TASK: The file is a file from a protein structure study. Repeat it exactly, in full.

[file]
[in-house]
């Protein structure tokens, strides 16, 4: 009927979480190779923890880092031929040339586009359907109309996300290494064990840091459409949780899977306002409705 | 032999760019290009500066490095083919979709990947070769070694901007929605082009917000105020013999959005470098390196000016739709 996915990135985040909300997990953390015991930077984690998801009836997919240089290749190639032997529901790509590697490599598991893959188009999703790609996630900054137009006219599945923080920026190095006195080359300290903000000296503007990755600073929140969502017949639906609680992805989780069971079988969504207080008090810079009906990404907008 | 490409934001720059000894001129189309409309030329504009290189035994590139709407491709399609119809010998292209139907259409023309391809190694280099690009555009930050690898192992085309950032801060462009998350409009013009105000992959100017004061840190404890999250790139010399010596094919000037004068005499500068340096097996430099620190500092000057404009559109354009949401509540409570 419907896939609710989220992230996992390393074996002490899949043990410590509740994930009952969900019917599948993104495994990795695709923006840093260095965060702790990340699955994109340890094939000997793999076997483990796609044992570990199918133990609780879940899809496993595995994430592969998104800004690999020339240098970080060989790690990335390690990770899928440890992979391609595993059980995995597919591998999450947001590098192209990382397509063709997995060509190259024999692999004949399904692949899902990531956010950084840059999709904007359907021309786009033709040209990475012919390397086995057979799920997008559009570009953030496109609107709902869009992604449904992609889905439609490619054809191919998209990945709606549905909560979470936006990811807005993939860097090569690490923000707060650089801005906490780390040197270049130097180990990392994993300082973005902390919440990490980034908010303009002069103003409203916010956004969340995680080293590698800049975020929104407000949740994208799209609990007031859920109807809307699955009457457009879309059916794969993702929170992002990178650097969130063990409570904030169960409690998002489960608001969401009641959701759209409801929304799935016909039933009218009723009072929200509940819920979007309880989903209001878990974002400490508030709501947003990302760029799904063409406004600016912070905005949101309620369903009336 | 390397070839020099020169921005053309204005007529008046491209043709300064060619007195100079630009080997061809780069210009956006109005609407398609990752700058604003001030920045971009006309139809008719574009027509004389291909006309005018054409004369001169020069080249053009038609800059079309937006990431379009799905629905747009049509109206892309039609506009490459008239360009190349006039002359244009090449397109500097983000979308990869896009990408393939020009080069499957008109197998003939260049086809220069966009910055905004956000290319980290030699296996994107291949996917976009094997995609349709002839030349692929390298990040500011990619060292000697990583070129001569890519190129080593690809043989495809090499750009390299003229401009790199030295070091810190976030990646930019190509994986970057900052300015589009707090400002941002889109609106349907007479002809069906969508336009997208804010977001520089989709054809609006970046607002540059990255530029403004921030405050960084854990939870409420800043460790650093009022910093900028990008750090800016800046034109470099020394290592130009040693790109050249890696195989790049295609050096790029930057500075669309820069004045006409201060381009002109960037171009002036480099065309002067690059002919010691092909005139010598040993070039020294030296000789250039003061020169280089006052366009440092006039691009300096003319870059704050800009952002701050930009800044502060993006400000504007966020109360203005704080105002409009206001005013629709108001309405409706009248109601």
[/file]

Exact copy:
[in-house]
């Protein structure tokens, strides 16, 4: 009927979480190779923890880092031929040339586009359907109309996300290494064990840091459409949780899977306002409705 | 032999760019290009500066490095083919979709990947070769070694901007929605082009917000105020013999959005470098390196000016739709 996915990135985040909300997990953390015991930077984690998801009836997919240089290749190639032997529901790509590697490599598991893959188009999703790609996630900054137009006219599945923080920026190095006195080359300290903000000296503007990755600073929140969502017949639906609680992805989780069971079988969504207080008090810079009906990404907008 | 490409934001720059000894001129189309409309030329504009290189035994590139709407491709399609119809010998292209139907259409023309391809190694280099690009555009930050690898192992085309950032801060462009998350409009013009105000992959100017004061840190404890999250790139010399010596094919000037004068005499500068340096097996430099620190500092000057404009559109354009949401509540409570 419907896939609710989220992230996992390393074996002490899949043990410590509740994930009952969900019917599948993104495994990795695709923006840093260095965060702790990340699955994109340890094939000997793999076997483990796609044992570990199918133990609780879940899809496993595995994430592969998104800004690999020339240098970080060989790690990335390690990770899928440890992979391609595993059980995995597919591998999450947001590098192209990382397509063709997995060509190259024999692999004949399904692949899902990531956010950084840059999709904007359907021309786009033709040209990475012919390397086995057979799920997008559009570009953030496109609107709902869009992604449904992609889905439609490619054809191919998209990945709606549905909560979470936006990811807005993939860097090569690490923000707060650089801005906490780390040197270049130097180990990392994993300082973005902390919440990490980034908010303009002069103003409203916010956004969340995680080293590698800049975020929104407000949740994208799209609990007031859920109807809307699955009457457009879309059916794969993702929170992002990178650097969130063990409570904030169960409690998002489960608001969401009641959701759209409801929304799935016909039933009218009723009072929200509940819920979007309880989903209001878990974002400490508030709501947003990302760029799904063409406004600016912070905005949101309620369903009336 | 390397070839020099020169921005053309204005007529008046491209043709300064060619007195100079630009080997061809780069210009956006109005609407398609990752700058604003001030920045971009006309139809008719574009027509004389291909006309005018054409004369001169020069080249053009038609800059079309937006990431379009799905629905747009049509109206892309039609506009490459008239360009190349006039002359244009090449397109500097983000979308990869896009990408393939020009080069499957008109197998003939260049086809220069966009910055905004956000290319980290030699296996994107291949996917976009094997995609349709002839030349692929390298990040500011990619060292000697990583070129001569890519190129080593690809043989495809090499750009390299003229401009790199030295070091810190976030990646930019190509994986970057900052300015589009707090400002941002889109609106349907007479002809069906969508336009997208804010977001520089989709054809609006970046607002540059990255530029403004921030405050960084854990939870409420800043460790650093009022910093900028990008750090800016800046034109470099020394290592130009040693790109050249890696195989790049295609050096790029930057500075669309820069004045006409201060381009002109960037171009002036480099065309002067690059002919010691092909005139010598040993070039020294030296000789250039003061020169280089006052366009440092006039691009300096003319870059704050800009952002701050930009800044502060993006400000504007966020109360203005704080105002409009206001005013629709108001309405409706009248109601």